The county taxes property owners at a rate of 49.8 cents per $100 of assessed value. Residents may also face additional taxes, depending on where in the county they live.

How are property taxes determined?

Property value is determined by recent sales and the real estate market. The county uses this to assign appraisal value. State law mandates the county to conduct appraisals at least every eight years but county governments can do it more frequently.

Buncombe typically conducts a property appraisal every four years. The last one was in 2021 – and it’s currently finalizing another appraisal. On Jan. 1, 2025, property owners will receive a new assessed value. Your tax bill comes from the assessed value and the tax rate, set by commissioners.

How and when does the county raise property taxes?

Buncombe County Commissioners have the authority to raise property taxes through the annual budget process. The county last raised taxes in 2023 – increasing the rate by 1 cent – to fund education, according to reporting from Mountain Xpress.

What happens to the money that the county does not spend?

At the end of a fiscal year, any unspent money goes into an unassigned fund balance, which is basically the county’s “savings” account.

It’s best practice to maintain a fund balance equal to 15% of expenditures in the General Fund, according to County Budget Director John Hudson. If the county needs to fund extra expenditures, it can choose to dip into its fund balance, as long as it maintains the required balance.

As of June 2023, the unassigned fund balance totaled $67.1 million, according to county spokesperson Lillian Govus.

Can the county invest any of its extra funds?

Yes. The county currently has an investment portfolio that totals around $336 million, according to Govus.

Does the county get any money from the tourism tax?

Hotels and short-term rentals in Buncombe County are charged a 6% occupancy tax. These funds do pass through the county, but they are ultimately controlled by the Buncombe County Tourism Development Authority. State law requires the authority to spend two-thirds of its annual budget on destination promotion and one-third on tourism-related expenditures.

What are the county’s biggest expenses?

Based on last year’s budget, the county uses 27% of its general fund revenue for education, 22% on health and human services and 21% on public safety.

Is the county allowed to run a deficit budget? What happens if it doesn’t have enough money?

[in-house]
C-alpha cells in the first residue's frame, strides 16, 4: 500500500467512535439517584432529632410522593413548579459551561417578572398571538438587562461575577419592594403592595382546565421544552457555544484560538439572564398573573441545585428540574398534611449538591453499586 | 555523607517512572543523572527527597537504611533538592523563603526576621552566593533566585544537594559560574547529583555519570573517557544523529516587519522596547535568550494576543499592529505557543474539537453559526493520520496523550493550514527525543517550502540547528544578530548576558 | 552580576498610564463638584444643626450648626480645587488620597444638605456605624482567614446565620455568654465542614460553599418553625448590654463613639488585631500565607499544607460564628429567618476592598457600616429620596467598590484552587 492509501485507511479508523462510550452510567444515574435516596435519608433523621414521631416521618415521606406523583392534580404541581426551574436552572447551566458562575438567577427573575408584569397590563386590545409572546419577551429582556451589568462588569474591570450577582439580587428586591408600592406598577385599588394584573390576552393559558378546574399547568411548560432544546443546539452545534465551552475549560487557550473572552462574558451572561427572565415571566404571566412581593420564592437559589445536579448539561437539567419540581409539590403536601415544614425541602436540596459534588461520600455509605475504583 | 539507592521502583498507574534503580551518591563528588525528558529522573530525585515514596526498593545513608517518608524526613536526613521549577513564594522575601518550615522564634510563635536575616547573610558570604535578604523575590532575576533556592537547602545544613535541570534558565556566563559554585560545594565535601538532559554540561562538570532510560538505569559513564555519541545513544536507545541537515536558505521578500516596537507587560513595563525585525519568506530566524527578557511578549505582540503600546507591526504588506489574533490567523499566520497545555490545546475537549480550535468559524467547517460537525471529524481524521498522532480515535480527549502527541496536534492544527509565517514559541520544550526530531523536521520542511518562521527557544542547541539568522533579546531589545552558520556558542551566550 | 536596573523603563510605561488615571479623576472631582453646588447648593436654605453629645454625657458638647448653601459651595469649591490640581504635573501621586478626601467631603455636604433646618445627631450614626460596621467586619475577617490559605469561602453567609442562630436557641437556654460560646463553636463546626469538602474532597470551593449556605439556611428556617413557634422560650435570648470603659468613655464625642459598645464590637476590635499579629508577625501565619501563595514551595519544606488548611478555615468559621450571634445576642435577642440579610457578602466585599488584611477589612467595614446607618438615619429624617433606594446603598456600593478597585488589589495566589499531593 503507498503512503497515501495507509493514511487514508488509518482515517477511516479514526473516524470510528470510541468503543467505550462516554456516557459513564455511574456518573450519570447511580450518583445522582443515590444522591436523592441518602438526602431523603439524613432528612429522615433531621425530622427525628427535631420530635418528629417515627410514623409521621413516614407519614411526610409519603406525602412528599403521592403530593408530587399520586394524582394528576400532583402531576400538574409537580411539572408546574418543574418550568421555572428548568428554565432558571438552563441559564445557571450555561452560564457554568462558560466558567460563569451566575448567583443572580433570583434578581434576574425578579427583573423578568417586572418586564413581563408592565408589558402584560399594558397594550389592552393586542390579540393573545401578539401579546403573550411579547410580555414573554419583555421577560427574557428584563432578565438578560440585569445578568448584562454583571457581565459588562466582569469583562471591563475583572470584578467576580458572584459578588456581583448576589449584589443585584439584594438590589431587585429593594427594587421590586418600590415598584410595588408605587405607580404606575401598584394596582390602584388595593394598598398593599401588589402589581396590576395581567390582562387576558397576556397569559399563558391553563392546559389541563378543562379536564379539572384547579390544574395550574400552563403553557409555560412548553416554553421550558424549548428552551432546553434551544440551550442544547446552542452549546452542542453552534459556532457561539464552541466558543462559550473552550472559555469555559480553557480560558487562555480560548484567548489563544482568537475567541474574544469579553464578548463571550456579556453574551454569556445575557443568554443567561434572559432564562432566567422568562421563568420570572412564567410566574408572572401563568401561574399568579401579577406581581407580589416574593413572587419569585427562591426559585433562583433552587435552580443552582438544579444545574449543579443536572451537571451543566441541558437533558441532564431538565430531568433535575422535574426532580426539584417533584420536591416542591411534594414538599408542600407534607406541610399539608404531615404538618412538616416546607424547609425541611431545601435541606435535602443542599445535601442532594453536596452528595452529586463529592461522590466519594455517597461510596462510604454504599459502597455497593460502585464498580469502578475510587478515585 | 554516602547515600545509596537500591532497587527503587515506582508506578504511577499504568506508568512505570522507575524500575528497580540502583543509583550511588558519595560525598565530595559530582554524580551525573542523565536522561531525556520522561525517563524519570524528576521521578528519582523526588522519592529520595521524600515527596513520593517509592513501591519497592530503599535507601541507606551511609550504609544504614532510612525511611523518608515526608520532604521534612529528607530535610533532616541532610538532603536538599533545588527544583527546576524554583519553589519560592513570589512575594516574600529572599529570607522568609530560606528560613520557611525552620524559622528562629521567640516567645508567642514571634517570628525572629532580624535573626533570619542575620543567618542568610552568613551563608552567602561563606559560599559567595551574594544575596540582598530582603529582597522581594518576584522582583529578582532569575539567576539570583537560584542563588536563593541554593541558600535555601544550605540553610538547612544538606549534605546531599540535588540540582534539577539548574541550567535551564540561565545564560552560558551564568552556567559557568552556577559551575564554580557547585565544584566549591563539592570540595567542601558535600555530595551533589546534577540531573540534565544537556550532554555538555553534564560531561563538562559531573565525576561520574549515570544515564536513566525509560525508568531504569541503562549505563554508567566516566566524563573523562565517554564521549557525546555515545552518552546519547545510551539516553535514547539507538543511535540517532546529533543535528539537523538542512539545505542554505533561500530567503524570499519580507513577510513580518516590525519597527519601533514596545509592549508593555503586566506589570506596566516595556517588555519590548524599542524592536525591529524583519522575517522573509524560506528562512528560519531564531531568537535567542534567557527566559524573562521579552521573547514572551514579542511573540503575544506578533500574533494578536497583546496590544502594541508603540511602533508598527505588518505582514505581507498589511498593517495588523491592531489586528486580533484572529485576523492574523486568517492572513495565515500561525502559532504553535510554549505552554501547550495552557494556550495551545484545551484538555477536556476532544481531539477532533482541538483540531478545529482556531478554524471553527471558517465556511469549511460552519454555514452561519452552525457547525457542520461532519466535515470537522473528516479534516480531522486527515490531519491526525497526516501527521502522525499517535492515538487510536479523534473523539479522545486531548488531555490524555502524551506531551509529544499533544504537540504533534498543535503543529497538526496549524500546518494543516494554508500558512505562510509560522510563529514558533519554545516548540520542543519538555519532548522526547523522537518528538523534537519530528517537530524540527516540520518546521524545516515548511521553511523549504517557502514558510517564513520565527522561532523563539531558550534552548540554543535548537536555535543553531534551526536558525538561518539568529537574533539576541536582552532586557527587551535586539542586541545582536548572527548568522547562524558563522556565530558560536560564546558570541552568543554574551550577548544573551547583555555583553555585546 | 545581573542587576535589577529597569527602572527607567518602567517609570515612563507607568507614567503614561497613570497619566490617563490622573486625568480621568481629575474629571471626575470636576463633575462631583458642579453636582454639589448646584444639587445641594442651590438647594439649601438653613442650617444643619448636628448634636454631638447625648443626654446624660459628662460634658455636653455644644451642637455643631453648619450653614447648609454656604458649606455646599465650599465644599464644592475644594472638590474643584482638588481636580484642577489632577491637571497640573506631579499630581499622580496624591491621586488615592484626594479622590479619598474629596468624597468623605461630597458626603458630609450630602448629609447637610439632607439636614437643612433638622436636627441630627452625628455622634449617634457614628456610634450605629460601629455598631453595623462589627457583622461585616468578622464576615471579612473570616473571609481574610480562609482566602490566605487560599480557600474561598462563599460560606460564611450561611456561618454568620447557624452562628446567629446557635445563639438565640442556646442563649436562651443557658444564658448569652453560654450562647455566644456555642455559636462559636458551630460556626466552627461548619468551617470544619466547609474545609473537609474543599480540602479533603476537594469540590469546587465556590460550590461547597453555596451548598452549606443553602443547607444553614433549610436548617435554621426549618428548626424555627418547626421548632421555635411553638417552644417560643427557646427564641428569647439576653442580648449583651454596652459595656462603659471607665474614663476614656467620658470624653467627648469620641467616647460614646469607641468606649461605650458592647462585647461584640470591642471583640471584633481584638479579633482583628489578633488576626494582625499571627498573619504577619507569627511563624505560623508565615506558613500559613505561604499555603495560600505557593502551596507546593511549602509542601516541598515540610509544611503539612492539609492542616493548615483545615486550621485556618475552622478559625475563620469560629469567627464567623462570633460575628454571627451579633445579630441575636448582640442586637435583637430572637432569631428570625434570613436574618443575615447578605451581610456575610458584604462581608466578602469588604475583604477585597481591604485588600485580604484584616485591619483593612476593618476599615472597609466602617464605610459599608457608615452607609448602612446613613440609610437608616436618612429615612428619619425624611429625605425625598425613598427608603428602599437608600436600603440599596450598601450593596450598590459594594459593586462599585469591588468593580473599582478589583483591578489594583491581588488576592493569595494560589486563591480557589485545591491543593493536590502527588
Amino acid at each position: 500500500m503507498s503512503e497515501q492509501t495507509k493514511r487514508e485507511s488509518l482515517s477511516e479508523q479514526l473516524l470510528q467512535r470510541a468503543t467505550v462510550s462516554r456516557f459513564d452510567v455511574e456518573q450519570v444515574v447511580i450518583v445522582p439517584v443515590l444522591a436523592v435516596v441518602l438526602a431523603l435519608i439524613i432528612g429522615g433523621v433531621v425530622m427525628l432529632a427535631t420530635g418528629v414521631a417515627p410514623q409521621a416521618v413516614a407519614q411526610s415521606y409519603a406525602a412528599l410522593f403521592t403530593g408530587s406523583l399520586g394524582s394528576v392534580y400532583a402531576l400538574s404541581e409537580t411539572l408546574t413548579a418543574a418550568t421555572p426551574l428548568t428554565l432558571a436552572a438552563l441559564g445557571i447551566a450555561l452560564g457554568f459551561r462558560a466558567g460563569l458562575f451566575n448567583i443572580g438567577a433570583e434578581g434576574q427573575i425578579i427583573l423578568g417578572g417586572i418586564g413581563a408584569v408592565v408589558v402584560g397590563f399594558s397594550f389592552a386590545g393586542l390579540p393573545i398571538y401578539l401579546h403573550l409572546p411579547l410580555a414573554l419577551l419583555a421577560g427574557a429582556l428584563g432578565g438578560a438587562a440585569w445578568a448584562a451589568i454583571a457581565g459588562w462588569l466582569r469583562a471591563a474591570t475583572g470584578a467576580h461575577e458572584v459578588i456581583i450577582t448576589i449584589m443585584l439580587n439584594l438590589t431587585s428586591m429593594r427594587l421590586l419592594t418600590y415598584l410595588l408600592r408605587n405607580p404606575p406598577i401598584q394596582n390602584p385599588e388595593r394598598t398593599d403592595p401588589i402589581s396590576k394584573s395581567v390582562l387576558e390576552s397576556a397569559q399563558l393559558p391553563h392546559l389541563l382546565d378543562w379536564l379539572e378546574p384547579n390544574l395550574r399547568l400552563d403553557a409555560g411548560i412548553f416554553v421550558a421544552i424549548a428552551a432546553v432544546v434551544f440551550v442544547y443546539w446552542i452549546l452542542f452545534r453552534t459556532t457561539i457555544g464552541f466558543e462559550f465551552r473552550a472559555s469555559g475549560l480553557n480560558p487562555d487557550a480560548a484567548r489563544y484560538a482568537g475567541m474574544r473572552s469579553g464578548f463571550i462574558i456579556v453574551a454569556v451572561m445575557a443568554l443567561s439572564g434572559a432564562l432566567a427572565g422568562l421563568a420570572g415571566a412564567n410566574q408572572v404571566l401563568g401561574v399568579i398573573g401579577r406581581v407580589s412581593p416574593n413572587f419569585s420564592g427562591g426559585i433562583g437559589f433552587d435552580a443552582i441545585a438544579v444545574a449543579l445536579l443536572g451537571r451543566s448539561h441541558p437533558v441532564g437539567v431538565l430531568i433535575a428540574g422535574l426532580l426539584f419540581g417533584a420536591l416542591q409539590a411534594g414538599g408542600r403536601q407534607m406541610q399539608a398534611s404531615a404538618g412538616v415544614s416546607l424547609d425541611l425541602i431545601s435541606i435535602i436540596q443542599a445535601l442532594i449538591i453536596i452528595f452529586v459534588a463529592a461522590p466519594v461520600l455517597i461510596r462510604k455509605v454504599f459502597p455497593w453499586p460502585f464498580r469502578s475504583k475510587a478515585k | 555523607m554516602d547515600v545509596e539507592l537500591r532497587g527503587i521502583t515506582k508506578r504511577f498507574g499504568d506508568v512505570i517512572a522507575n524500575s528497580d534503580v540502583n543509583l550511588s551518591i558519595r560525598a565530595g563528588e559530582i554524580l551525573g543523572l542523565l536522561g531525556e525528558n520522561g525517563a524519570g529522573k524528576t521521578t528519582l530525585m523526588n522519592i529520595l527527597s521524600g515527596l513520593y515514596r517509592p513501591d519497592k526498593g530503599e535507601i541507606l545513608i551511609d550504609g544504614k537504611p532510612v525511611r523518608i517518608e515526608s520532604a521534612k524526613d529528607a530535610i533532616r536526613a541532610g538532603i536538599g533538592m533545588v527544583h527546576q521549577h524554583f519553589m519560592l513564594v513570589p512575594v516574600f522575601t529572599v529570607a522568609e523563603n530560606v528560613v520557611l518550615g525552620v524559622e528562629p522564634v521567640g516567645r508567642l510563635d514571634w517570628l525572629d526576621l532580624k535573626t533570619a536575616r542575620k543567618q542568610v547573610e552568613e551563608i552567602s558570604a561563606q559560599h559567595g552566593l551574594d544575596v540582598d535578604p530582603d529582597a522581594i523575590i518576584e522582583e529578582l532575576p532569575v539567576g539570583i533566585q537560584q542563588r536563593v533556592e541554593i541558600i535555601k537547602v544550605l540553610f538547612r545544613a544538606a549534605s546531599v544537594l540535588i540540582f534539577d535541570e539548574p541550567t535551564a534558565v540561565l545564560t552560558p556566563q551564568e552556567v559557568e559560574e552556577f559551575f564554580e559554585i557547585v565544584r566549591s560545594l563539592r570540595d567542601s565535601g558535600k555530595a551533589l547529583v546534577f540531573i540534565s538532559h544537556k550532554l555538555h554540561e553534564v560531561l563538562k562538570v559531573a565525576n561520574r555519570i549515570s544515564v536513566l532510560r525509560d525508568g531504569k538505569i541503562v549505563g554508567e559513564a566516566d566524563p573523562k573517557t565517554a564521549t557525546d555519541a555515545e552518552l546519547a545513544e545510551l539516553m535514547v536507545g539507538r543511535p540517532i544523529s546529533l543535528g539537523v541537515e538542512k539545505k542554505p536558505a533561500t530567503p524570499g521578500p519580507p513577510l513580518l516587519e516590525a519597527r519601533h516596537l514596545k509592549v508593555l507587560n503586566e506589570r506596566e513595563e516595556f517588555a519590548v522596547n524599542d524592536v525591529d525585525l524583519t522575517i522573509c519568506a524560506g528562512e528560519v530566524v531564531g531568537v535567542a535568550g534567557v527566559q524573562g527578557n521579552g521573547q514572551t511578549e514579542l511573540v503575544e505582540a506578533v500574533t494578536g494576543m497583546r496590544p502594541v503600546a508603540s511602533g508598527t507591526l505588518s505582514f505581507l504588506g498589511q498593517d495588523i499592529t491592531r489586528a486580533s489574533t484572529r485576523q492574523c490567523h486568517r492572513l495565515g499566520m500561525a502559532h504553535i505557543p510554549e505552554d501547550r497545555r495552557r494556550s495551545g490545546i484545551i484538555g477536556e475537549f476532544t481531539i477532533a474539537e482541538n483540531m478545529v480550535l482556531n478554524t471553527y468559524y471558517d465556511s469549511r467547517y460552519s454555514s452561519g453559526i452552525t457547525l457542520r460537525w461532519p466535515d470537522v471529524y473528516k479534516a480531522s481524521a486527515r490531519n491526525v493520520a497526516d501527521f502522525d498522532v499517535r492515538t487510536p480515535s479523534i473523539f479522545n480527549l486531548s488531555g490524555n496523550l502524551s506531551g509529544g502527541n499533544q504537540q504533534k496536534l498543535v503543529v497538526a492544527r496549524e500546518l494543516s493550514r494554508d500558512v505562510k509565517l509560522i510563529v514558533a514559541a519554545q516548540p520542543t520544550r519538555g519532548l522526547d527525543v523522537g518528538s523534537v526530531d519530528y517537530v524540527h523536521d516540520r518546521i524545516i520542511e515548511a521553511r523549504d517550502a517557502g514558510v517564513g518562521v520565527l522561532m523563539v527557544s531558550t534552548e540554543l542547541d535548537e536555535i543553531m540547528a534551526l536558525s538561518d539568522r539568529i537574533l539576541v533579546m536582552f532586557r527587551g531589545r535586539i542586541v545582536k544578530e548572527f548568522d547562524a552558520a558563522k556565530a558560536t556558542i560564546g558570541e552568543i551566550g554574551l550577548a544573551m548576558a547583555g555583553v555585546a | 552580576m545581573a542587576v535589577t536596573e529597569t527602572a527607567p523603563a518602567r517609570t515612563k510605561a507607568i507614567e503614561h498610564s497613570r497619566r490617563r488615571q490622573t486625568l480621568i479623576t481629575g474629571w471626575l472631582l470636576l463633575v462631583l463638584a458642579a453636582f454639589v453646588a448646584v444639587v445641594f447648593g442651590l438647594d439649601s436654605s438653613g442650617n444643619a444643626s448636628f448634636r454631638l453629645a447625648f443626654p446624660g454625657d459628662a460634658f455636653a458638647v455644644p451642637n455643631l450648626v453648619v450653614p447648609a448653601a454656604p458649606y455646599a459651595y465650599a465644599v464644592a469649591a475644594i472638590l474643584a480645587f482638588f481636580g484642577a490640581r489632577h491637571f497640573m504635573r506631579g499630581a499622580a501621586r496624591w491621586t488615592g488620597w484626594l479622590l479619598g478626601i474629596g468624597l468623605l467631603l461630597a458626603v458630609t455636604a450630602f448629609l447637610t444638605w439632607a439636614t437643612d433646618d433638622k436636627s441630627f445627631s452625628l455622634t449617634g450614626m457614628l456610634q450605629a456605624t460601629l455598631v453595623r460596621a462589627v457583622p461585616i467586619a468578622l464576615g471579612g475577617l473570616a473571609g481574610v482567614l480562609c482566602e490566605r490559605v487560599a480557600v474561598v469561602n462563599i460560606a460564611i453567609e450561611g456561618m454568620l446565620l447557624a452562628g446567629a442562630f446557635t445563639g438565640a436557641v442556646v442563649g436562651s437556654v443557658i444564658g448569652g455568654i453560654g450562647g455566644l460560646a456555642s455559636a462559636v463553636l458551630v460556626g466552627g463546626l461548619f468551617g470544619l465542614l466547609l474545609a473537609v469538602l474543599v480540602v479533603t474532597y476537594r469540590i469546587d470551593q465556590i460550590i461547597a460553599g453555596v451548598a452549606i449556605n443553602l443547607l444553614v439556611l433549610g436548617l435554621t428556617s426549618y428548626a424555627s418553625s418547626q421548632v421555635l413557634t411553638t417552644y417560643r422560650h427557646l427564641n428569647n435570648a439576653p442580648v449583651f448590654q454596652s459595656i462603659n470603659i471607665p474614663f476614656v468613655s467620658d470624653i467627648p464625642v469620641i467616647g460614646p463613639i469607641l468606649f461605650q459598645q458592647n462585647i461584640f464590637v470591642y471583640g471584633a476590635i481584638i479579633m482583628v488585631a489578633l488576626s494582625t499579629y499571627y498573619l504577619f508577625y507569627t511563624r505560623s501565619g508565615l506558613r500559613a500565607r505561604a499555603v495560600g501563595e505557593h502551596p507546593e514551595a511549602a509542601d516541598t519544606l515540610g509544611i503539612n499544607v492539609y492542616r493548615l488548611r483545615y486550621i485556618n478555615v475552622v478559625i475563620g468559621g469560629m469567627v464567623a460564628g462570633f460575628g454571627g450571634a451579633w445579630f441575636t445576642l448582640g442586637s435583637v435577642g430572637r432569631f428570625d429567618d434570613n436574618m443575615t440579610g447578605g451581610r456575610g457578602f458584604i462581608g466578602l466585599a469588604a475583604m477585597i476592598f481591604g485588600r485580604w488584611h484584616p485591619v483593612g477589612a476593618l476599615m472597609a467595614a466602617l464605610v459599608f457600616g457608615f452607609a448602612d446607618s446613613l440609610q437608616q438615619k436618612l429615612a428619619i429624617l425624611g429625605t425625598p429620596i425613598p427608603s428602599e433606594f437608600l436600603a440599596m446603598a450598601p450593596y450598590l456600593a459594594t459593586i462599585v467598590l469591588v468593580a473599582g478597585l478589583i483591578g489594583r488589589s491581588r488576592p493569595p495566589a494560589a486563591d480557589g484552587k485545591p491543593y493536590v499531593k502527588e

The county cannot run a deficit with its annual budget, according to state law. If the county needs extra money, it can dip into its unassigned fund balance – or cut spending

How much debt can the county legally take on?

County policy allows Buncombe to take on 3% of the total assessed value of taxable property, which would be approx. $1.1 billion in debt.

This is a more restrictive policy than state law, which allows county debt worth 8% of property value within the county, which is approximately $3.6 billion in debt, as of June 2023.

The county has $380.6 million in debt, as of June 2023.

A graphic depicting the projected revenue and expenditures from the county’s second draft of its FY 2025 budget.
Screenshot from Buncombe County
A graphic depicting the projected revenue and expenditures from the county’s second draft of its FY 2025 budget.

What to expect this year

What are the public input opportunities?

There is no public comment during budget work sessions, but there is at least one required public hearing before the county adopts its proposed budget. That is scheduled for June 18 at 200 College Street, Room 326 in downtown Asheville beginning at 5 p.m. The meeting can also be streamed via Buncombe County’s Facebook page.

The public hearing is scheduled for June 4 at 5 p.m. in the same location.

What are this year’s funding priorities?

At its recent work sessions, county leaders discussed plans to expand emergency services, increase information technology spending and allocate funds to capital projects. Those plans include nearly $5 million for the county’s emergency shelter and $10 million for a new public safety information technology system.

The county also proposed a 4.89% cost of living salary increase for its more than 1,700 employees, along with a plan to add 22 new positions. Nine of those positions would be with the Department of Social Services.

What are the pain points in this year’s budget?

Based on the county’s April 23 work session, the county is facing a $28.5 million gap between its projected revenue and proposed spending. The gap is a result of lagging sales tax revenue and the expiration of some federal funds the county was receiving, including the American Rescue Plan Act.

Hudson, the county’s budget director, said that with no change in property tax – or decrease in spending – the county will run out of its fund balance (a.k.a savings) by FY 2027.

“We have been balancing our budget with the fund balance. We need to get to a point where this is not the case,” he said.

What are the proposed fee changes?

Commissioners are considering new fees from county departments that include Emergency Services, Agriculture and Land, Permits and Inspections and Parks and Recreation. Some of those proposed fees include:

  • ABC License Inspections: $100
  • Zoning Vested Rights: $100
  • Grass Field Rental for a nonprofit, school or government organization: $20 per hour

See a complete list of proposed fee schedule changes.

Can't get enough of municipal number crunching? Check out our guide to the City of Asheville’s budget process.

Laura Hackett joined Blue Ridge Public Radio in June 2023. Originally from Florida, she moved to Asheville more than six years ago and in that time has worked as a writer, journalist, and content creator for organizations like AVLtoday, Mountain Xpress, and the Asheville Area Chamber of Commerce. She has a degree in creative writing from Florida Southern College, and in 2023, she completed the Craig Newmark Graduate School of Journalism at CUNY's Product Immersion for Small Newsrooms program. In her free time, she loves exploring the city by bike, testing out new restaurants, and hanging out with her dog Iroh at French Broad River Park.